Norway Taking Apple to Court Over DRM

By  |  Monday, September 29, 2008 at 4:15 pm

The battle between Norway and Apple over its Fairplay digital rights management escalated on Monday, with the country’s consumer ombudsman Erik Thon saying he would approach the Norweigian court about intervening in the matter.

The two sides have been at odds since August 2006, when Norway first indicated that Apple’s closed system violated its laws. Thon ruled in January 2007 that the company’s refusal to open up iTunes was illegal. Jobs then called for the end of DRM altogether in an likely effort to save face.

While the two sides have been talking, and Apple did seem to suggest it was open to interoperability, the last time the two sides met was in February. That inaction probably let Thon to take the next step to force the issue, which he spoke to in an interview with Computerworld.

“It’s a consumer’s right to transfer and play digital content bought and downloaded from the Internet to the music device he himself chooses to use. iTunes makes this impossible or at least difficult, and hence they act in breach of Norwegian law.”

Thon plans to ask the could to bar Apple from limiting the playing of iTunes music using Fairplay from anything other than the company’s own devices. The case will be heard by the Norweigian Market Council, which has authority in such matters. A decision would likely be reached sometime later next year following written arguments in January, and oral arguments during March and April.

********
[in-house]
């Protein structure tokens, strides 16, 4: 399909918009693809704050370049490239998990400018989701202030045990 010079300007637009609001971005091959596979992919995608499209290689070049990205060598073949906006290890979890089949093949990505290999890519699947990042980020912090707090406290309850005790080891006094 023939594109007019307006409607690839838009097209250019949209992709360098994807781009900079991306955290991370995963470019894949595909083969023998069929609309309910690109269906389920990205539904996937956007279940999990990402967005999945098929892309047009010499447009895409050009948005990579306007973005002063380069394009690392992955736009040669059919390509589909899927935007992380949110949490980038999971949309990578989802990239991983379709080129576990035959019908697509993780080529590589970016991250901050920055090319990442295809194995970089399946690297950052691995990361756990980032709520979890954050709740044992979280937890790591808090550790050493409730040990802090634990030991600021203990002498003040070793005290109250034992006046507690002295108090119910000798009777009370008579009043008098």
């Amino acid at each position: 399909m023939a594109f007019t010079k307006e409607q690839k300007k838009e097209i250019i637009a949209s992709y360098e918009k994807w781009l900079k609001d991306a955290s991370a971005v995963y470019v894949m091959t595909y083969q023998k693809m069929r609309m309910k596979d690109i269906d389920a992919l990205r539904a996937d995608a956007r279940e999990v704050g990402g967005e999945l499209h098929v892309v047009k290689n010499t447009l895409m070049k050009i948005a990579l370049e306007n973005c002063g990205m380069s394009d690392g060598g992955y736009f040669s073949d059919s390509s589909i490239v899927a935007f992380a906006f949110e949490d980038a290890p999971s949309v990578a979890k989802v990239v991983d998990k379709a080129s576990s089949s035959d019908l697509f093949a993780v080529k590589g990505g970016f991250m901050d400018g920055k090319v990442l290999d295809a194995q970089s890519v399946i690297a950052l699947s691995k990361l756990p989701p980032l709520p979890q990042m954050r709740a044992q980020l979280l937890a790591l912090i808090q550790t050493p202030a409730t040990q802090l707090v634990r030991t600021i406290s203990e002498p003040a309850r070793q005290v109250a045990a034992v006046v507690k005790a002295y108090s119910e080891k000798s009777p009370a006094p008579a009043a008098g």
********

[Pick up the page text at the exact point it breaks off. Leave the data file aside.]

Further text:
If Apple refuses to comply, it could be fined. It also has ramifications for the company outside of the country, as other EU states are watching Norway’s moves and may take similar action if it is successful. The EU government itself is also said to be watching the case carefully.

DRM has become a hot button issue as public opinion has begun to sway against copyright protection. Several music services, including Apple, are already moving towards offering DRM-free downloads. Several online music sites, such as Amazon MP3, now sell only tracks without copyright protection.

It is not clear if US regulators would follow suit. Either way, with DRM becoming less fashionable, Apple must make some decisions on how to proceed. A lot of this may depend on the labels themselves, some of which have been at least rumored not to be allowing more DRM-free music on iTunes in an effort to boost Amazon MP3 and others. But if it’s not the labels holding Apple back, maybe its time for the company to ditch FairPlay in the interest of keeping future cases like this out of the courts.


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2 Comments For This Post

  1. thehumanyawn Says:

    I heard that the record labels were forcing Apple to keep DRM on their tracks. Maybe Apple should tell them that if they don’t allow them to open up the rest of the tracks, they will be removed from the iTunes Store. Just a thought.

  2. Lovie Says:

    There’s a terrific amount of knowldege in this article!